Imaginary friend Budo narrates this heartwarming story of love, loyalty, and the power of the imagination—the perfect read for anyone who has ever had a friend . . . real or otherwise
Budo is lucky as imaginary friends go. He's been alive for more than five years, which is positively ancient in the world of imaginary friends. But Budo feels his age, and thinks constantly of the day when eight-year-old Max Delaney will stop believing in him. When that happens, Budo will disappear.
Max is different from other children. Some people say that he has Asperger’s Syndrome, but most just say he’s “on the spectrum.” None of this matters to Budo, who loves Max and is charged with protecting him from the class bully, from awkward situations in the cafeteria, and even in the bathroom stalls. But he can’t protect Max from Mrs. Patterson, the woman who works with Max in the Learning Center and who believes that she alone is qualified to care for this young boy.
When Mrs. Patterson does the unthinkable and kidnaps Max, it is up to Budo and a team of imaginary friends to save him—and Budo must ultimately decide which is more important: Max’s happiness or Budo's very existence.
Narrated by Budo, a character with a unique ability to have a foot in many worlds—imaginary, real, child, and adult— Memoirs of an Imaginary Friend touches on the truths of life, love, and friendship as it races to a heartwarming . . . and heartbreaking conclusion.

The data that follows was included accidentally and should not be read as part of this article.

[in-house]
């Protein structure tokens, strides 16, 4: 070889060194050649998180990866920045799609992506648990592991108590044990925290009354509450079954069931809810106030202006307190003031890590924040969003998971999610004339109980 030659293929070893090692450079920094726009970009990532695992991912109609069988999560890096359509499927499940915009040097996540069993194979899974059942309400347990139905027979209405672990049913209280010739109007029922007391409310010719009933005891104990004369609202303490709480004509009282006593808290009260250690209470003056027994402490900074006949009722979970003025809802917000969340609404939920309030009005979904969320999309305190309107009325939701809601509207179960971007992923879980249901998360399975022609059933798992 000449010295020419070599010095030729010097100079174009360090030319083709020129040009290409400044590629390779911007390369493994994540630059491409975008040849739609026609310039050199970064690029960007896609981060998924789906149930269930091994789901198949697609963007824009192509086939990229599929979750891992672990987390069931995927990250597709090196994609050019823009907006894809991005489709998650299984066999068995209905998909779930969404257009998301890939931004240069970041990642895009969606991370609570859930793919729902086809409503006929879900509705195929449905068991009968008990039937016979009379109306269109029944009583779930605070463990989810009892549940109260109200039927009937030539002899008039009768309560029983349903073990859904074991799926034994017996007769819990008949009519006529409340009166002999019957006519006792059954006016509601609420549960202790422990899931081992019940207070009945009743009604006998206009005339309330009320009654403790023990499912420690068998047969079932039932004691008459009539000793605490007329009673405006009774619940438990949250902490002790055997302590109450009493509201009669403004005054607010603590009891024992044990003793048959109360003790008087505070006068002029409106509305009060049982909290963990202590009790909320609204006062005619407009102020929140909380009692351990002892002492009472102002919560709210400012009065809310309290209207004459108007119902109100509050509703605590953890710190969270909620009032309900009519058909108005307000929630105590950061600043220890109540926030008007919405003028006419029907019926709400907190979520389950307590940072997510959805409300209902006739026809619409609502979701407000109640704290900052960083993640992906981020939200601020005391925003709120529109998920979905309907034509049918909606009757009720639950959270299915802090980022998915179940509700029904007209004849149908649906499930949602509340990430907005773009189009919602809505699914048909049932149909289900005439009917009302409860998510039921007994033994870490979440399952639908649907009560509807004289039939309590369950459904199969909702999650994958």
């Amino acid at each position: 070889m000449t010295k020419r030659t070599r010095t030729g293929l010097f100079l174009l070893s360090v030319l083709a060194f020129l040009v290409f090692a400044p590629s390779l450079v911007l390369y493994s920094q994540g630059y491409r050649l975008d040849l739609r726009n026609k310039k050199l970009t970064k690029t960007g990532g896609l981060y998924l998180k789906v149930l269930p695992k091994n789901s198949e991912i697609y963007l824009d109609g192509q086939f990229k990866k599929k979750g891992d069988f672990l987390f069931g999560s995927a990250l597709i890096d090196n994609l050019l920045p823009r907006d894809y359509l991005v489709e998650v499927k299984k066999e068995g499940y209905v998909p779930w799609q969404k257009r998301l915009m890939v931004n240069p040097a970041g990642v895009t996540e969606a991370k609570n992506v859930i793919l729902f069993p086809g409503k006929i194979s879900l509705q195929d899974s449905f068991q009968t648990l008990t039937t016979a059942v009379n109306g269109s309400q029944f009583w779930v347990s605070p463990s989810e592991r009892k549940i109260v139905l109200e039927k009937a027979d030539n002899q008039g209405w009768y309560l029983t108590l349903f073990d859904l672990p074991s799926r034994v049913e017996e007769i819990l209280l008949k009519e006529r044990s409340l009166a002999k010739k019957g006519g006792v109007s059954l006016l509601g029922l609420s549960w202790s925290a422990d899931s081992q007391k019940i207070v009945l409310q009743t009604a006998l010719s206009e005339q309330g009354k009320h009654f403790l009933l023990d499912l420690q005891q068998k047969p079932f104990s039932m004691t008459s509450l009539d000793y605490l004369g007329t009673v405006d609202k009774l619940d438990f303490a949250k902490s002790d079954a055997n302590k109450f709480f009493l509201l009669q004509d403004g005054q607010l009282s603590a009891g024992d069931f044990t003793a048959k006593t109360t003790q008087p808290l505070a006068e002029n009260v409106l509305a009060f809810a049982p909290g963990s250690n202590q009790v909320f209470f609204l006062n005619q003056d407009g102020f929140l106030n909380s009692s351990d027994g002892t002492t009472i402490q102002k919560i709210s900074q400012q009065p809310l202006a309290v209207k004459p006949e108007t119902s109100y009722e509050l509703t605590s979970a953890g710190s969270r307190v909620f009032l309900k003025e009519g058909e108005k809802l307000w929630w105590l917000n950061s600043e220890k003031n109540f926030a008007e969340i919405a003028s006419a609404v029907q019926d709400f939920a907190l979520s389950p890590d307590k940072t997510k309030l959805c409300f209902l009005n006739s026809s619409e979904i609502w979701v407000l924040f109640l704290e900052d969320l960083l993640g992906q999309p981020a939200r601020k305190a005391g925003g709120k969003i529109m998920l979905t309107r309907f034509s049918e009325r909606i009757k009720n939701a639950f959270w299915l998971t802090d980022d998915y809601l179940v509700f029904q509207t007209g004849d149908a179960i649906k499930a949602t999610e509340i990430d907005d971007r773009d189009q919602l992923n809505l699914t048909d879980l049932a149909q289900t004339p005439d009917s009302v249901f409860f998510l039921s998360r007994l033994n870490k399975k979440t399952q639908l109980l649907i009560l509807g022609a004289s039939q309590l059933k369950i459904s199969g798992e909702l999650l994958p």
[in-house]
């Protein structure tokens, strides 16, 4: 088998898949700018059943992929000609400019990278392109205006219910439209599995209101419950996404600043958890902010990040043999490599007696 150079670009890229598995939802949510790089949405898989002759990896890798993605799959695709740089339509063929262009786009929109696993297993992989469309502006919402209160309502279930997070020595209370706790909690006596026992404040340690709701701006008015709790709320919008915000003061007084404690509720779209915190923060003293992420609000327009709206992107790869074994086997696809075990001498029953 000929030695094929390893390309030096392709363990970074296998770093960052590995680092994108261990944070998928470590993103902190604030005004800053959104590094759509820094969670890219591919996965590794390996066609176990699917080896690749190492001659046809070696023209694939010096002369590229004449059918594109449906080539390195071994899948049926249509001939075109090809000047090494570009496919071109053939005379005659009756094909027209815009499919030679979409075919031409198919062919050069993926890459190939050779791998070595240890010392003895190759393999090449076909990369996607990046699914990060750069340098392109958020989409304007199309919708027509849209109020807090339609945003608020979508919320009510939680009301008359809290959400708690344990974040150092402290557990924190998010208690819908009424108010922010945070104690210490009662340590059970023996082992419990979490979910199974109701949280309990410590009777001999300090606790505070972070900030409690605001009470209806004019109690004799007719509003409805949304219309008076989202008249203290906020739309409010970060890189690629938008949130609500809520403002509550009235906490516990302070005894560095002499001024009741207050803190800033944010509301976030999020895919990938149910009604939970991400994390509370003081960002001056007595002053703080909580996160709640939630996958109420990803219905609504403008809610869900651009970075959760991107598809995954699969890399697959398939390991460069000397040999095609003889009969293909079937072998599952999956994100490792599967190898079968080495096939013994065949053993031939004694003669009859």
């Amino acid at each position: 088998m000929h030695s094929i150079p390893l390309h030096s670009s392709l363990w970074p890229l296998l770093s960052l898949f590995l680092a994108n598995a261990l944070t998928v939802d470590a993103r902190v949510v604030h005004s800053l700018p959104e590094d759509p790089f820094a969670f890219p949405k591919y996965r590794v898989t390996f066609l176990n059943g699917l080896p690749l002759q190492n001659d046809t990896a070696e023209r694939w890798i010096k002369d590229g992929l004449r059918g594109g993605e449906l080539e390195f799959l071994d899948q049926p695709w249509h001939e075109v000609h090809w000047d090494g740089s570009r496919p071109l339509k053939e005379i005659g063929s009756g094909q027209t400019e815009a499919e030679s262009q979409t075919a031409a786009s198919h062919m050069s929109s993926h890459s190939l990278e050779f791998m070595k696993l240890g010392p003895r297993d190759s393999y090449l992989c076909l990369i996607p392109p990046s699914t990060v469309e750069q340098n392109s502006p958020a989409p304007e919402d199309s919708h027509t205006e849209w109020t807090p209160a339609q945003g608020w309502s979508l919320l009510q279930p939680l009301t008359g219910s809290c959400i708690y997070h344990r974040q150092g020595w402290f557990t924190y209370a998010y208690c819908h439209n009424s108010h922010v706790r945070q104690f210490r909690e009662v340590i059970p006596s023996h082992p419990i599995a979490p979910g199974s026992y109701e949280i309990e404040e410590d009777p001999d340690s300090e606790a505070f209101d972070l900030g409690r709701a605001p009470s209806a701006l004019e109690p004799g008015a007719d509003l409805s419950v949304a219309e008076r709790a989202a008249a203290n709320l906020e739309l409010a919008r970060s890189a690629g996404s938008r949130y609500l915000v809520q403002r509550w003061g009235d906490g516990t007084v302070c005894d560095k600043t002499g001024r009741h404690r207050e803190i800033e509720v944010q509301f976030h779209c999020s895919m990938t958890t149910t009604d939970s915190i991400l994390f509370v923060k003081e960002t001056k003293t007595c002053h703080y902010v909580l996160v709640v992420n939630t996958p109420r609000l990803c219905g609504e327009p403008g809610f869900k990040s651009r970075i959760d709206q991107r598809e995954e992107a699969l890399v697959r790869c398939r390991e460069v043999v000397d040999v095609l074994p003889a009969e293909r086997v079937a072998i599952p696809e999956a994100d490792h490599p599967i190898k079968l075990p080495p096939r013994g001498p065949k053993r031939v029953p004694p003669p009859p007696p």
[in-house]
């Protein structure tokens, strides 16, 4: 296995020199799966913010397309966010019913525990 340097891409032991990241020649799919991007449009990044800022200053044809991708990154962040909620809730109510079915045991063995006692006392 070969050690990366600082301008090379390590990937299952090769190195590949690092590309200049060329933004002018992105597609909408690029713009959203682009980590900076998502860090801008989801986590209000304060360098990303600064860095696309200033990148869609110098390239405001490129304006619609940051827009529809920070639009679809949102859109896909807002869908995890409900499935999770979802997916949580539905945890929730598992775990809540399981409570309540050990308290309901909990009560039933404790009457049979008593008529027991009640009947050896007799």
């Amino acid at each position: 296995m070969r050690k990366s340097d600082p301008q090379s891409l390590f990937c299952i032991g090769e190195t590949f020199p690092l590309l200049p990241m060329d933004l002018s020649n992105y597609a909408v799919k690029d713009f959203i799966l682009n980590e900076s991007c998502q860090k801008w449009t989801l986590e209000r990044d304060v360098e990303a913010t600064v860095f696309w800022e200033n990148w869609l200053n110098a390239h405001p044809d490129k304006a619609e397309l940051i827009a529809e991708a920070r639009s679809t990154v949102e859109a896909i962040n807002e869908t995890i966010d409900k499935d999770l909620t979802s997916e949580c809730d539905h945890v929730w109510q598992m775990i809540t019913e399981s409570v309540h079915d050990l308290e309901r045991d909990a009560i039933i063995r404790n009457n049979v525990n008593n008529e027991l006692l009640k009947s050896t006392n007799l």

Read an interview with the author HERE.
Margaret N. says:
"I never had an imaginary friend. In the late 50's - early 60's neighborhood I grew up in was so bursting with kids you would be more likely to imagine alone time. So it was with great interestmthat I began reading the memoirs of Budo, the imaginary friend of 8 year old Max. At five, Budo is old for an imaginary friend because so many cease to exist during kindergarten. Although specialists disagree as to the diagnosis, I assume Max is dealing with Aspergers. Max needs Budo to navigate through the day at school and at home with his parents. His father badly needs Max to be 'normal' and his mother wants Max to change.
One of the problems with being an imaginary friend is that only your own human can hear you. When Max is kidnapped, Budo can only go to other imaginary friends for advice. He has to find a way to save Max, but also himself, because if Max dies or stops thinking about him, Budo will disappear. Budo has already witnessed both the loss of another imaginary friend and a violent crime against a human and knows this is serious.
Memoirs of an Imaginary Friend explores the boundaries of real and imagined, and what is, or should be, accepted behavior. Matthew Dicks has created a narrator so believable in Budo that I was stunned and saddened to learn that I had created, and disappeared, an infinite number of imaginary friends while playing make believe. It took several hours for me to realize that Budo's is a fictional world and not a rule book on imaginary friends.
Funny and heartbreaking, Memoirs of an Imaginary Friend is one of my favorites this year and one I will be recommending to customers, co-workers and friends for months to come."